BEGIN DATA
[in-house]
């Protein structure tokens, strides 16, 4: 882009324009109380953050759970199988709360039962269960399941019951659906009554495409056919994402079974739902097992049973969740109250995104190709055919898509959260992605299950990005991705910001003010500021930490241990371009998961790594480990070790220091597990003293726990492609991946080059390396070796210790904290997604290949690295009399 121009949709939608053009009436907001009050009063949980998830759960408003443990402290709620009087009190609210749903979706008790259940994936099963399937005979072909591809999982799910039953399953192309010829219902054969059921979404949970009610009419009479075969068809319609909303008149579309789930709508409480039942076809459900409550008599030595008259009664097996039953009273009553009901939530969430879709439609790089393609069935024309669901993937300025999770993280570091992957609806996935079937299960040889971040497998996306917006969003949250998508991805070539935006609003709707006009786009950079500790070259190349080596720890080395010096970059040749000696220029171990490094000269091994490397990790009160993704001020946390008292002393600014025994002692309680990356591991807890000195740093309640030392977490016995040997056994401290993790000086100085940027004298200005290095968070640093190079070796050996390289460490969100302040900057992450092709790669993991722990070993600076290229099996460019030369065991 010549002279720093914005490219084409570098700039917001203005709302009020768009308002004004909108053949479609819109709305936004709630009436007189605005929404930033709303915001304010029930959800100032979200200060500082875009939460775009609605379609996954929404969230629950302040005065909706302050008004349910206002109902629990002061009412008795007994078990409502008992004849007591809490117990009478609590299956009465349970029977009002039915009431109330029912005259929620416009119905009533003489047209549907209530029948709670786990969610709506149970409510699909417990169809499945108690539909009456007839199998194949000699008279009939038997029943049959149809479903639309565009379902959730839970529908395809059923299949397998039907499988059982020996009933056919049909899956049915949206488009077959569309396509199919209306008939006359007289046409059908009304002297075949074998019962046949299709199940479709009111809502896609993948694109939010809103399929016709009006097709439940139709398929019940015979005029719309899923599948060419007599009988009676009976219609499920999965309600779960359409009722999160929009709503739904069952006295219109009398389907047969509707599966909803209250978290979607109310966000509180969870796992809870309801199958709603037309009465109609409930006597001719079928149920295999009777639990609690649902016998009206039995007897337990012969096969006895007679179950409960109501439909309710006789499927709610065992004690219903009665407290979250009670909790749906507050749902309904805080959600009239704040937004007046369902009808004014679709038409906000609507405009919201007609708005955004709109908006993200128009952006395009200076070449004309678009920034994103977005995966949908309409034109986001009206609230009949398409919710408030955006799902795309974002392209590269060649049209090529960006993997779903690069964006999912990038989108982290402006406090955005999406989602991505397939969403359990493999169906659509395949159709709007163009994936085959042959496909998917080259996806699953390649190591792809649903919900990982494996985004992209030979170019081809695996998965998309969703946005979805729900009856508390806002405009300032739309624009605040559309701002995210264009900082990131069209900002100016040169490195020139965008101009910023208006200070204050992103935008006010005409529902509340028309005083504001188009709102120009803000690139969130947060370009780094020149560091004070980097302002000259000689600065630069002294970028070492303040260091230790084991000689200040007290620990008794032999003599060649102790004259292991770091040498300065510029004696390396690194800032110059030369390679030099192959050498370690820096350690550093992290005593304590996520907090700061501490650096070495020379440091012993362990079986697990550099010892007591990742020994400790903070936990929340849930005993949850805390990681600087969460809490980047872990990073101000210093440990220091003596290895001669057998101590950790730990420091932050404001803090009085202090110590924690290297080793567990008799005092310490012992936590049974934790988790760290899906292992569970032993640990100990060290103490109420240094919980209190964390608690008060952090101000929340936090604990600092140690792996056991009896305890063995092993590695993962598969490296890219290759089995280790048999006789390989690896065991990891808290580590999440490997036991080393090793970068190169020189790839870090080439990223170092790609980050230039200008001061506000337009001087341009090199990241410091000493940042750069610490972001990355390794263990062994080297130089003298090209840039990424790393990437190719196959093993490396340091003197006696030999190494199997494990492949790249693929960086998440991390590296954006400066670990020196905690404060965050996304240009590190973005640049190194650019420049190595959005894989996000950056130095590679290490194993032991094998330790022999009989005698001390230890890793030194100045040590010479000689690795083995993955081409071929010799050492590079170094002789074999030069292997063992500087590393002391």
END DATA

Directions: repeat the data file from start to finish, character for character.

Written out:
[in-house]
């Protein structure tokens, strides 16, 4: 882009324009109380953050759970199988709360039962269960399941019951659906009554495409056919994402079974739902097992049973969740109250995104190709055919898509959260992605299950990005991705910001003010500021930490241990371009998961790594480990070790220091597990003293726990492609991946080059390396070796210790904290997604290949690295009399 121009949709939608053009009436907001009050009063949980998830759960408003443990402290709620009087009190609210749903979706008790259940994936099963399937005979072909591809999982799910039953399953192309010829219902054969059921979404949970009610009419009479075969068809319609909303008149579309789930709508409480039942076809459900409550008599030595008259009664097996039953009273009553009901939530969430879709439609790089393609069935024309669901993937300025999770993280570091992957609806996935079937299960040889971040497998996306917006969003949250998508991805070539935006609003709707006009786009950079500790070259190349080596720890080395010096970059040749000696220029171990490094000269091994490397990790009160993704001020946390008292002393600014025994002692309680990356591991807890000195740093309640030392977490016995040997056994401290993790000086100085940027004298200005290095968070640093190079070796050996390289460490969100302040900057992450092709790669993991722990070993600076290229099996460019030369065991 010549002279720093914005490219084409570098700039917001203005709302009020768009308002004004909108053949479609819109709305936004709630009436007189605005929404930033709303915001304010029930959800100032979200200060500082875009939460775009609605379609996954929404969230629950302040005065909706302050008004349910206002109902629990002061009412008795007994078990409502008992004849007591809490117990009478609590299956009465349970029977009002039915009431109330029912005259929620416009119905009533003489047209549907209530029948709670786990969610709506149970409510699909417990169809499945108690539909009456007839199998194949000699008279009939038997029943049959149809479903639309565009379902959730839970529908395809059923299949397998039907499988059982020996009933056919049909899956049915949206488009077959569309396509199919209306008939006359007289046409059908009304002297075949074998019962046949299709199940479709009111809502896609993948694109939010809103399929016709009006097709439940139709398929019940015979005029719309899923599948060419007599009988009676009976219609499920999965309600779960359409009722999160929009709503739904069952006295219109009398389907047969509707599966909803209250978290979607109310966000509180969870796992809870309801199958709603037309009465109609409930006597001719079928149920295999009777639990609690649902016998009206039995007897337990012969096969006895007679179950409960109501439909309710006789499927709610065992004690219903009665407290979250009670909790749906507050749902309904805080959600009239704040937004007046369902009808004014679709038409906000609507405009919201007609708005955004709109908006993200128009952006395009200076070449004309678009920034994103977005995966949908309409034109986001009206609230009949398409919710408030955006799902795309974002392209590269060649049209090529960006993997779903690069964006999912990038989108982290402006406090955005999406989602991505397939969403359990493999169906659509395949159709709007163009994936085959042959496909998917080259996806699953390649190591792809649903919900990982494996985004992209030979170019081809695996998965998309969703946005979805729900009856508390806002405009300032739309624009605040559309701002995210264009900082990131069209900002100016040169490195020139965008101009910023208006200070204050992103935008006010005409529902509340028309005083504001188009709102120009803000690139969130947060370009780094020149560091004070980097302002000259000689600065630069002294970028070492303040260091230790084991000689200040007290620990008794032999003599060649102790004259292991770091040498300065510029004696390396690194800032110059030369390679030099192959050498370690820096350690550093992290005593304590996520907090700061501490650096070495020379440091012993362990079986697990550099010892007591990742020994400790903070936990929340849930005993949850805390990681600087969460809490980047872990990073101000210093440990220091003596290895001669057998101590950790730990420091932050404001803090009085202090110590924690290297080793567990008799005092310490012992936590049974934790988790760290899906292992569970032993640990100990060290103490109420240094919980209190964390608690008060952090101000929340936090604990600092140690792996056991009896305890063995092993590695993962598969490296890219290759089995280790048999006789390989690896065991990891808290580590999440490997036991080393090793970068190169020189790839870090080439990223170092790609980050230039200008001061506000337009001087341009090199990241410091000493940042750069610490972001990355390794263990062994080297130089003298090209840039990424790393990437190719196959093993490396340091003197006696030999190494199997494990492949790249693929960086998440991390590296954006400066670990020196905690404060965050996304240009590190973005640049190194650019420049190595959005894989996000950056130095590679290490194993032991094998330790022999009989005698001390230890890793030194100045040590010479000689690795083995993955081409071929010799050492590079170094002789074999030069292997063992500087590393002391």